Smoke Inhalation Injury Treatment & Management

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Smoke Inhalation Injury Treatment & Management

Postby Wilberforce » Sat Sep 17, 2016 8:08 pm

Smoke Inhalation Injury Treatment & Management

Author: Keith A Lafferty, MD; Chief Editor: Joe Alcock, MD, MS more...

Beware that patients may appear asymptomatic on arrival but may develop significant signs and symptoms as long as 36 hours after exposure, especially in fires, which produce small particles with low water solubility. Be aware of pertinent historical risk factors when treating patients with potential smoke inhalation injury. These include closed-space fires, carbonaceous sputum, elevated carbon monoxide (CO) levels, and central facial burns.

Acute respiratory distress usually responds very well to aggressive initial management. Normal laboratory values and imaging studies, coupled with clinical improvement, can give the health care provider a false sense of security. The patient then may be discharged, only to deteriorate as delayed pulmonary edema ensues. Any patient with significant exposure to toxic smokes should be observed for 24-48 hours and imaged with serial chest radiographs. Difficulty arises in defining a significant exposure, since the clinical response is so varied.

Provide intravenous (IV) access, cardiac monitoring, and supplemental oxygen in the setting of hypoxia. A small subset of patients manifests bronchospasm and may benefit from the use of bronchodilators, although this is not well documented. This is especially true of patients with underlying chronic obstructive pulmonary disease (COPD) or asthma.

Treatment of inhalation injuries caused from toxic smokes is based on clinical presentation and involves primarily supportive care directed at the cardiopulmonary system. In some cases (eg, cyanide [CN] poisoning, methemoglobinemia), specific antidotes are available. Subcutaneous epinephrine has been used in zinc oxide (HC) exposures.

Corticosteroids are attractive for suppressing inflammation and reducing edema, but no direct data support their use in smoke inhalation. Because of the increased risk of pulmonary infection and delayed wound healing, prolonged use of steroids is discouraged. However, consider a brief course of steroids in those patients with otherwise unresponsive severe lower airway obstruction. In addition, patients receiving steroids prior to injury who may experience adrenal insufficiency should receive stress doses of steroids.

Although controlled studies assessing the effects of steroids on various forms of chemical pneumonitis are disappointing, steroids have been suggested as having some value in exposure to the following:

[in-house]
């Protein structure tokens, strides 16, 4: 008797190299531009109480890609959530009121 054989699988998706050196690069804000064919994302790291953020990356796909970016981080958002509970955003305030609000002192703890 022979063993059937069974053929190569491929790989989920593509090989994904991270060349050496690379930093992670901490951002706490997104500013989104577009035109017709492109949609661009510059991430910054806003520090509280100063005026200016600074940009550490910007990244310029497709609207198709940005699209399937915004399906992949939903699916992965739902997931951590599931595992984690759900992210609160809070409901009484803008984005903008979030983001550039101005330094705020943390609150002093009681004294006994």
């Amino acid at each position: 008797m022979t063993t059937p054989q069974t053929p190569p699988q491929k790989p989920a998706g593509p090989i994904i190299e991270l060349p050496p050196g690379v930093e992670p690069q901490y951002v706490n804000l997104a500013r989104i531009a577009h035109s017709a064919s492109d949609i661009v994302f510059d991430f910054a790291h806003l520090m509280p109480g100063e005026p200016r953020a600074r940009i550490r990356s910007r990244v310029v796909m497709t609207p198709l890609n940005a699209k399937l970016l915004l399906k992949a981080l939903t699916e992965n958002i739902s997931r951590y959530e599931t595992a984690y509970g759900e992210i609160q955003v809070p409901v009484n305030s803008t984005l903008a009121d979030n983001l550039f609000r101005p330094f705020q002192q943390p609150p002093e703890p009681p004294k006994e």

Oxides of nitrogen (NOx)
Zinc oxide (HC)
Red phosphorus (RP)
Sulfur trioxide (FS)
Titanium tetrachloride (FM)
Polytetrafluoroethylene (PTFE; Teflon)

In a case series by Huang et al, 25% of patients presented after HC exposure with acute lung injury requiring ventilatory support. All of these patients survived with glucocorticoids, antibiotics and lung-protective ventilatory management. However, there was no control group, so a causal link could not be made between survival and steroid treatment.[3, 45]

Smoke inhalation injuries predispose the airways to infection because of cellular injury, reduction of mucociliary clearance, and poor macrophage function. Acute bacterial colonization and invasion peaks at 2-3 days after smoke inhalation. Prophylactic antibiotics should not be used, as they are not only ineffective but increase the risk of emergence of resistant organisms.

Discerning secondary infection from the effects of inhalation injury can be very difficult because both may produce fever, elevated white blood cell counts, and abnormal radiography findings. Antimicrobial therapy should be reserved for patients with definitive microbiologic evidence of infection that is not responding to aggressive support therapy or when clinical deterioration occurs in the first 72 hours.

The most common organisms in secondary pneumonia after smoke inhalation injury are Staphylococcus aureus and Pseudomonas aeruginosa. Direct parenteral coverage with antibiotics to cover these bacteria if infection is suspected.

source
http://emedicine.medscape.com/article/771194-treatment
• The Surgeon General has determined that there is no safe level of exposure to ambient smoke!

• If you smell even a subtle odor of smoke, you are being exposed to poisonous and carcinogenic chemical compounds!

• Even a brief exposure to smoke raises blood pressure, (no matter what your state of health) and can cause blood clotting, stroke, or heart attack in vulnerable people. Even children experience elevated blood pressure when exposed to smoke!

• Since smoke drastically weakens the lungs' immune system, avoiding smoke is one of the best ways to prevent colds, flu, bronchitis, or risk of an even more serious respiratory illness, such as pneumonia or tuberculosis! Does your child have the flu? Chances are they have been exposed to ambient smoke!
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